Erdogan’s miserable year

Published December 30, 2013
Turkish Prime Minister Recep Tayyip Erdogan. — File photo
Turkish Prime Minister Recep Tayyip Erdogan. — File photo

A year in politics can be a lifetime. At the start of 2013, Recep Tayyip Erdogan, the Turkish Prime Minister who has led his Justice and Development (AK) Party to three electoral victories, was arguably the most powerful politician in Turkey since Mustafa Kemal Pasha, the father of the modern Turkish nation.

Now, his ambition to become president lies in tatters as he resembles a lame-duck prime minister who can seem to do nothing right. A succession of resignations from his party has weakened his position as he battles for survival against a reinvigorated opposition as well as simmering resentment in his own ranks.

So what went wrong for Erdogan? Almost everything, starting with the riots at Istanbul’s Gezi Park last May and June, and ending with the ongoing furore over aborted corruption charges. In between these events was the leaked proposal to shut down thousands of prep schools controlled by the Hizmet movement run by supporters of the charismatic spiritual leader, Fethullah Gulen.

The Gezi revolt pitted Erdogan against a coalition of environmentalists and young members of civil society who opposed the government’s plans to convert an iconic open space into a commercial development in Taksim Square in the heart of Istanbul. Despite the peaceful nature of the protests that quickly spread across the country, the police used brutal measures to suppress them. Tear gas, batons and rubber bullets were freely used causing hundreds of injuries and a few deaths.

To his lasting credit, Erdogan has succeeded in pushing Turkey’s powerful army back into the barracks. Helping him in this historic task was Gulen who shares many of the Prime Minister’s Islamic beliefs. However, the Hizmet movement has established a parallel state, running thousands of schools in the country as well as abroad. An unknown number of Gulen’s supporters are in the bureaucracy, the judiciary and the police.

At some point, Erdogan decided to cut his ally and potential rival down to size, even though Gulen has lived in self-exile in the United States for years. Today’s Zaman, the Istanbul English-language daily, recently published a draft law banning prep schools. These institutions prepare students for university entrance exams, and as the Hizmet movement runs 3,100 of them, they were a major source of income as well as influence.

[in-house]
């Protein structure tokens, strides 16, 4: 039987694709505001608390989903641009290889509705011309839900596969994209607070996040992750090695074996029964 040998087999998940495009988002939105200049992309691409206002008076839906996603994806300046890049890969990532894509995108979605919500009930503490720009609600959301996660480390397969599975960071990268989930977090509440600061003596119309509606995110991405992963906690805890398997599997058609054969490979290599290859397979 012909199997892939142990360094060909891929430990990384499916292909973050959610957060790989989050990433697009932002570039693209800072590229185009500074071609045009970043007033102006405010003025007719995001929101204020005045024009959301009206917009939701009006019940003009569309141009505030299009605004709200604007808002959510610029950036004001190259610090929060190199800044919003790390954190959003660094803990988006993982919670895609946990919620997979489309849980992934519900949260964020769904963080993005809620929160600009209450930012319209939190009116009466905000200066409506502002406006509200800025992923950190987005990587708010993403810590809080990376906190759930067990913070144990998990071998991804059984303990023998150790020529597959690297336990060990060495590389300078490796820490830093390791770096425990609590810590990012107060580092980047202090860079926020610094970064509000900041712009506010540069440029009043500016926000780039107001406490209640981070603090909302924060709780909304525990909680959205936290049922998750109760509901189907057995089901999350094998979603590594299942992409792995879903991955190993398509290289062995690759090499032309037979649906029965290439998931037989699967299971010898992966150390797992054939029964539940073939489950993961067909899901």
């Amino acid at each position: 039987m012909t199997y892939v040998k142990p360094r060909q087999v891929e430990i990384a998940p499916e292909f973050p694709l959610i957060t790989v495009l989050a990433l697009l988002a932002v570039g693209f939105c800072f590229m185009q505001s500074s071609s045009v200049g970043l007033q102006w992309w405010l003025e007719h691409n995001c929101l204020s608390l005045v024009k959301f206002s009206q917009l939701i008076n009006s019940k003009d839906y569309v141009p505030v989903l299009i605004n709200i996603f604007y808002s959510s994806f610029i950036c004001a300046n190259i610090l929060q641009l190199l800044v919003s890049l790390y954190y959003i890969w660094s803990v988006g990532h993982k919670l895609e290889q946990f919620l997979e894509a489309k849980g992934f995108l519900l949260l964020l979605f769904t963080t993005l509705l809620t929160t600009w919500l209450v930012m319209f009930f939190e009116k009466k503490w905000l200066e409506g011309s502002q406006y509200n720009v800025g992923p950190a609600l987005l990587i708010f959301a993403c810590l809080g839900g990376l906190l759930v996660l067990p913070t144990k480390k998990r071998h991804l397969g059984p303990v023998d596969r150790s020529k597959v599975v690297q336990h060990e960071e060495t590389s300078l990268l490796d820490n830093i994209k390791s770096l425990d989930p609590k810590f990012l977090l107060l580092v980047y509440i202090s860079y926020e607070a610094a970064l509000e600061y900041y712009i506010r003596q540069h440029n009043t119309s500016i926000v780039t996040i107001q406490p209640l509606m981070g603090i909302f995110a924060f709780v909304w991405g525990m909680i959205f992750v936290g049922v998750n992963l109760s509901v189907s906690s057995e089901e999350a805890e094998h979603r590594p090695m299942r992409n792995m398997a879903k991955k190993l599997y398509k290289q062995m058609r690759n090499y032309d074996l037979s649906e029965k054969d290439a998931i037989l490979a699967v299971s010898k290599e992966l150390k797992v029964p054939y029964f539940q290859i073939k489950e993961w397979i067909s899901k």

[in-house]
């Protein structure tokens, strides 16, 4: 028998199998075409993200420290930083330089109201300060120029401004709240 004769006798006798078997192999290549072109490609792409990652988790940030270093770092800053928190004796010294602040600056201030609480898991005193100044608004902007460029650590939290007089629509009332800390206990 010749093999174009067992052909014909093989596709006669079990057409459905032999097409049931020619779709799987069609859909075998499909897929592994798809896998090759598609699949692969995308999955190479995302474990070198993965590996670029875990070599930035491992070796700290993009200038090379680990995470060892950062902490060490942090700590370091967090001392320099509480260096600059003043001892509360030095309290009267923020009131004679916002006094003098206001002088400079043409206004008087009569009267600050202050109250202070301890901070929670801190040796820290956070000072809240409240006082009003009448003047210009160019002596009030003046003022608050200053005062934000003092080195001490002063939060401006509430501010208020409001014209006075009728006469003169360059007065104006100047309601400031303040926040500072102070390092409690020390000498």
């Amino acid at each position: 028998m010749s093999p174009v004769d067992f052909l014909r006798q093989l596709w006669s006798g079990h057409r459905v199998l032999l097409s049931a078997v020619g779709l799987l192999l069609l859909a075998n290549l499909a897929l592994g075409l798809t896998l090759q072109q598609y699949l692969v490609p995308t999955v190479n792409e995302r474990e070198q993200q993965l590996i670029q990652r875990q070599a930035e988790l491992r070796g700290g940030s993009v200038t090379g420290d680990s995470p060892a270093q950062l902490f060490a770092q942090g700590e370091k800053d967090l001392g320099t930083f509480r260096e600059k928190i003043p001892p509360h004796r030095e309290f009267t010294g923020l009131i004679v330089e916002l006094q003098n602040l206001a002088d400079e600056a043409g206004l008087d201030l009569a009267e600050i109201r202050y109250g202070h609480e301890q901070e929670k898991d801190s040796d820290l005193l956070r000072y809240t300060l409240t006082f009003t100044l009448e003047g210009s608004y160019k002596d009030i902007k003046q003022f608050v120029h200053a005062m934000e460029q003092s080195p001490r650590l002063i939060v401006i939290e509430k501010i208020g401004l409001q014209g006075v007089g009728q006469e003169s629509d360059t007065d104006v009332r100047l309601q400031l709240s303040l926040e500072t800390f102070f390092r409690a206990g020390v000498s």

The ensuing uproar caused a rupture between Erdogan and Gulen, with the latter firing off stinging broadsides at the Turkish government. This crisis was followed by revelations of massive corruption at the heart of the Turkish government. After a year-long investigation, the police swooped to arrest two sons of sitting ministers as well as a score of well-connected businessmen and bureaucrats.

Erdogan has responded in his usual belligerent fashion, sacking Muammar Akkash, the public prosecutor who led the investigation, as well as several police chiefs who carried out the arrests. And as is his practice when facing criticism and opposition, he has accused a plethora of enemies of being behind the police raids. These include everybody from ‘dark forces’ to Israel’s Mossad and the American CIA.

In my experience, leaders who have been in power for a long time tend to lose touch with reality. Surrounded by sycophants, they become convinced of their own infallibility. In a recent column in Today’s Zaman, a Gulenist newspaper, Isa Ersalan writes: “Erdogan is a great warrior but not a great leader because he doesn’t know where to stop.”

One reason Erdogan continues to stumble despite his many successes and his solid electoral support is that he has polarised Turkish society. By reaching out to his mainly conservative base while ignoring the millions of secular Turks who have voted against him, he has excluded a significant number of educated, articulate and concerned citizens. His attempts to Islamise a society with a secular constitution has not been popular with large sections of the population.

Instead of reaching across the divide, Erdogan has made virtually every issue a ‘them-versus-us’ confrontation. Confusing his mandate for a licence to do as he pleases, he has alienated millions. His autocratic manner has also angered some of his own party members. In the wake of the ongoing crisis, three deputies have resigned from the AK Party.

Abroad, too, Erdogan’s government has been wrong-footed by events in the region. By espousing the cause of the Syrian rebels early on in the civil war, Erdogan no longer has any leverage with Bashar al Assad. Many Turks resent his intervention in the conflict that has brought in a flood of refugees, and the threat of terrorism.

In Egypt, Erdogan had aligned himself closely with President Morsi; his overthrow through a military coup has placed Turkey at loggerheads with the generals. Israel’s repressive policies have caused Erdogan to weaken Turkey’s strong links with the Zionist state. And President Obama’s limited support of the Syrian resistance, and his refusal to bomb Syria, have combined to place a strain on American ties with Turkey.

One thing that kept Erdogan’s popularity ratings high was the stellar performance of the economy under the stewardship of the AK Party. However, there are signs that the years of rapid growth are drawing to a close, at least temporarily.

It is too early to write off Erdogan. He remains a dominant figure, and it is hard to see who could replace him. But unless he learns to be the leader of all Turks, and not just the ones who voted for him, he is bound to remain a deeply divisive figure.

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